Edited by Dylan's Mummy, 14 December 2012 - 11:17 PM.
Posted 14 December 2012 - 11:13 PM
We have one and it is helpful - the only places I feel I can leave him for a few minutes safely other than his cot!
He isn't terribly keen and will only last in there a few minutes usually, but that is enough for me to do various necessary tasks that can't be accomplished with one hand
Posted 19 December 2012 - 08:12 PM
Thanks all - think we will give one a go.
We go camping a lot, so I'm thinking it will be valuable there, and whilst I don't thi it will be used a lot in the house as just a play pen, it will be used to create a baby inclusion/exclusion zone
Thank you all so much - how would I ever make such difficult decisions without you EB! Haha
Posted 19 December 2012 - 08:20 PM
Our wooden one has been used to corner off the TV and the Kitchen from kids. we use safety gates on doors to bedrooms and bathroom (actually used more as a noise monitoring device to know who was where).
Also got a port-a-cot square type one which DS 2 would have his mat time in (to keep him safe from DS1).
Otherwise it was only for the occasional moment kids had to be unattended.
1 user(s) are reading this topic
0 members, 1 guests, 0 anonymous users
If you have ever looked at a photo of a celebrity mum and felt a pang of despair then Celeste Barber is your new best friend.
Here are 18 tips I think would have helped me when I went into this whole parenting thing blind.
Heinz and Essential Baby are giving away $1000 and baby food hampers - enter today!
Thumb-sucking and nail-biting might alter the immune system function.
For women suffering from chronic morning sickness or hyperemesis gravidarum (HG), pregnancy is the roller coaster from hell.
Pinky Mckay joins us again at the Essential Baby & Toddler Show presented by Blackmores with her expert baby settling advice. Register now for your free ticket.
But for one mum-to-be, the big announcement was mixed with another emotional moment, all planned by her partner.
I met a guy who immediately swept me off my feet. Fast forward five years and I'm sitting alone in a house, crying and pregnant.
Alanis Morissette is sharing pictures of her baby girl on social media.
My hopeless, paralysing love for my children wasn't useful; it wasn't practical. I wasn't in charge.
After giving birth, most mothers post a photo to social media.
In this form of communication, the heart listens as well as the ears.
If you have suffered a pregnancy loss, here are six ways to help soften the grief.
From the minute that tiny babe is out of you, you'll start hearing about "tired signs".
The Duke of Cambridge has shown his son the inner workings of a helicopter at the Royal International Air Tattoo at RAF Fairford.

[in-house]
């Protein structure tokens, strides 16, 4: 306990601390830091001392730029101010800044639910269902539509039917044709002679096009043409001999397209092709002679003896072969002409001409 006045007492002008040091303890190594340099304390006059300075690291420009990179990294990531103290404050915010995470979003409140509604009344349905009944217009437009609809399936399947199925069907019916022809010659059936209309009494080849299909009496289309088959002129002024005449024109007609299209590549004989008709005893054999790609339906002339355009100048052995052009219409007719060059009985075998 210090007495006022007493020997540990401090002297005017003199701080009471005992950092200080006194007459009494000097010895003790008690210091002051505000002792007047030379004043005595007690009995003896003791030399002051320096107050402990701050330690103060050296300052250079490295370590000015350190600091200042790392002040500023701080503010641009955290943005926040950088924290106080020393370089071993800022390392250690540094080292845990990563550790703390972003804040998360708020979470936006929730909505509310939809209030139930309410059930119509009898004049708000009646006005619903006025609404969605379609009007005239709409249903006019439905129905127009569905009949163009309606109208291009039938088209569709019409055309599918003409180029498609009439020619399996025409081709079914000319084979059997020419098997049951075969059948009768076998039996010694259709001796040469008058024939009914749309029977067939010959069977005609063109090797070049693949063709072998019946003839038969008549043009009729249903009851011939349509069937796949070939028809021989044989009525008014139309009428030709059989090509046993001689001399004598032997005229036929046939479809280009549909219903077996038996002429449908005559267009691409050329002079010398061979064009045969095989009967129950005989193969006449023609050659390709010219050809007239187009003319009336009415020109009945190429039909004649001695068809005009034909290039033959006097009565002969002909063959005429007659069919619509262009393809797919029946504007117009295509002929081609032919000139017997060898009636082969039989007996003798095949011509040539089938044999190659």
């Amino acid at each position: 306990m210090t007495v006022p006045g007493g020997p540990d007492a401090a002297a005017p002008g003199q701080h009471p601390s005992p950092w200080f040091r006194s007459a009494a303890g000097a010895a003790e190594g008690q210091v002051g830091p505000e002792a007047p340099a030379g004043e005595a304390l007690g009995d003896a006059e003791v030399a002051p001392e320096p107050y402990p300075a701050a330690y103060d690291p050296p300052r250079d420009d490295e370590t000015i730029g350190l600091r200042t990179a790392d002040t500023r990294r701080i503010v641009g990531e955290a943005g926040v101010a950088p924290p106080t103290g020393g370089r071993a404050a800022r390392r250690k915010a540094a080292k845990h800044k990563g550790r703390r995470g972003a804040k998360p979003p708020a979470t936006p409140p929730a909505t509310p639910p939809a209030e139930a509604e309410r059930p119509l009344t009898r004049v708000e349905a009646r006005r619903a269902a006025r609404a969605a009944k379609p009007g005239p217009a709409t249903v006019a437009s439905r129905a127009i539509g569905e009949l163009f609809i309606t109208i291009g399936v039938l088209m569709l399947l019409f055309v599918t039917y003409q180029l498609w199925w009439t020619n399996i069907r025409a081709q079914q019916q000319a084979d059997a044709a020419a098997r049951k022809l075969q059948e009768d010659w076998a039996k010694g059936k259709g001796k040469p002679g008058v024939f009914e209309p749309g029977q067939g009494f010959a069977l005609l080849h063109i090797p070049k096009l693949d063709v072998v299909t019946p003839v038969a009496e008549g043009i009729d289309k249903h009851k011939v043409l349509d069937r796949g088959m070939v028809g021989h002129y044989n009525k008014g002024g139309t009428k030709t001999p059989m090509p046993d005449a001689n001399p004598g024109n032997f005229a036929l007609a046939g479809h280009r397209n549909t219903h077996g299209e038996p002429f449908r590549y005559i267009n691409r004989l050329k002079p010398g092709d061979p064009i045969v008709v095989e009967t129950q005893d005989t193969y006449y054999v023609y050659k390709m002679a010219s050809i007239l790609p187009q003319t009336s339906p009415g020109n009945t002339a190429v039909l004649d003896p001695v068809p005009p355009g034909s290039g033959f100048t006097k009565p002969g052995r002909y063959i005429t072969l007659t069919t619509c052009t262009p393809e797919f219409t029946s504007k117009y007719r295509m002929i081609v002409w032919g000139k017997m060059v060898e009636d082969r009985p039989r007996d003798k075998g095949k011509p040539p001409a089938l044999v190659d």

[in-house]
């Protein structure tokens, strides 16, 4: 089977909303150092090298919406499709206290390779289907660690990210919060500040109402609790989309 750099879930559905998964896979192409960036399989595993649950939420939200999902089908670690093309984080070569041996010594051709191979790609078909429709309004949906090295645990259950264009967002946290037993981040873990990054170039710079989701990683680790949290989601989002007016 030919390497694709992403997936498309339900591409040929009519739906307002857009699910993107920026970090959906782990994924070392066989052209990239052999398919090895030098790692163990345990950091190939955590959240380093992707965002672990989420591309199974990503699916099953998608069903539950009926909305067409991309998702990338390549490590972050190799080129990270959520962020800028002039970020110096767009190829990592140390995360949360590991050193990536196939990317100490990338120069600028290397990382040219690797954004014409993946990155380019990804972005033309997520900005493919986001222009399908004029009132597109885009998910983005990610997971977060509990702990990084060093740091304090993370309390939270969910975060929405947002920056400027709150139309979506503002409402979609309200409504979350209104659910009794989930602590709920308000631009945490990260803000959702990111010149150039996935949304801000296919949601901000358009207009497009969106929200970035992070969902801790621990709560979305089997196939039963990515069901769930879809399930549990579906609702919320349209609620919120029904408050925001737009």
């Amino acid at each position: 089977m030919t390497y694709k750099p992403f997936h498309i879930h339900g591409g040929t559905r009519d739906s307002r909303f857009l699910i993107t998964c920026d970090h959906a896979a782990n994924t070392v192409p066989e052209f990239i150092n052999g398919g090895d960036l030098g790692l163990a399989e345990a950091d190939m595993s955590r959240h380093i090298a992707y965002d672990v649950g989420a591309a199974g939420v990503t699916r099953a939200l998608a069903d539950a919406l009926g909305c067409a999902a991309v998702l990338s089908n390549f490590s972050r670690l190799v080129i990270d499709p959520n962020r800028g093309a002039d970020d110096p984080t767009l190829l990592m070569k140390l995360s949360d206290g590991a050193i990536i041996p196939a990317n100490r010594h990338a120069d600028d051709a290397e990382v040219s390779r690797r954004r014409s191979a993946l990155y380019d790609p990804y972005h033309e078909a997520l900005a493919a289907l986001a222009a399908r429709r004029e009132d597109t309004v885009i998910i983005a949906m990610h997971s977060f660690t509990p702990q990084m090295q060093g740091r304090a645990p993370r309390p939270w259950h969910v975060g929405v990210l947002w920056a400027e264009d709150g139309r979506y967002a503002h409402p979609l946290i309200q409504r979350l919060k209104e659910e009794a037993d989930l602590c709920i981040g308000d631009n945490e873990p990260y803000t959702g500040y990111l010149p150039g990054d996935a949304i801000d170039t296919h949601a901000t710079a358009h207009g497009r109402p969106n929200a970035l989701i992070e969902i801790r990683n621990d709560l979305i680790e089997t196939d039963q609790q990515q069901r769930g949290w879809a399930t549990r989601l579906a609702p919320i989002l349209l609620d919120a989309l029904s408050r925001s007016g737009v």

An Aussie dad found himself capturing a Pokemon in a very unusual place: his wife's hospital bed as she waited to give birth.
A mum has taken to social media to warn others about the dangers of laundry liquid capsules after her daughter was left with serious burns in her eyes.
For so many little kids, breastfeeding is just something that mummies do.
If you're pregnant or planning to be, tobacco and alcohol are high on the list of things not to use. But do we need an equally loud message about avoiding cannabis too?
H2O is one of the necessities of life, but for babies a seemingly harmless amount of water can be fatal.
So much parenting advice is geared towards having your first baby, but what's it like having a baby when you already have children?
Fans of The NeverEnding Story – of which there are certainly plenty – went crazy for these plush Falkors when they first went on sale last year.
I thought I had prepared myself for motherhood. Then my baby girl arrived and knocked everything flat.
People love to warn you about what to expect when having a baby, but they can be way off when it comes to the reality.
Motherhood is wonderful ... except when it sucks.
There is no doubt seeing their child smile for the first time is an unforgettable moment for parents everywhere.
Breast is best, except when it's not. And in our case, it most definitely wasn't.
The photos are heartbreaking and almost too difficult to look at, but Kayley Burke is begging other parents to take notice.
In news that will make expectant mums jump for joy - and reach for a block of Cadbury - scientists have revealed chocolate could provide health benefits during pregnancy.
If you're in any way challenged in the follicle department, prepare to feel a jolt of envy - at a two-month-old baby.
While meeting with a lactation consultant can make an enormous difference to a new mother, it's not a service that is available through the public health system.
One mum has learnt a harrowing lesson about the best way to cut grapes to make it safe for toddlers and little kids to eat.
Lately I've been thinking about the caesarean stories and the brave women who birth their children with strength and beauty.
It's stressful to be the one who is holding your baby most of the day, but it's even more stressful to wonder, 'am I doing something wrong? Or am I creating bad habits?'
We want to see photos of your baby eating - and by sharing, you'll be in the draw to win $1000 and baby food hampers. Enter today!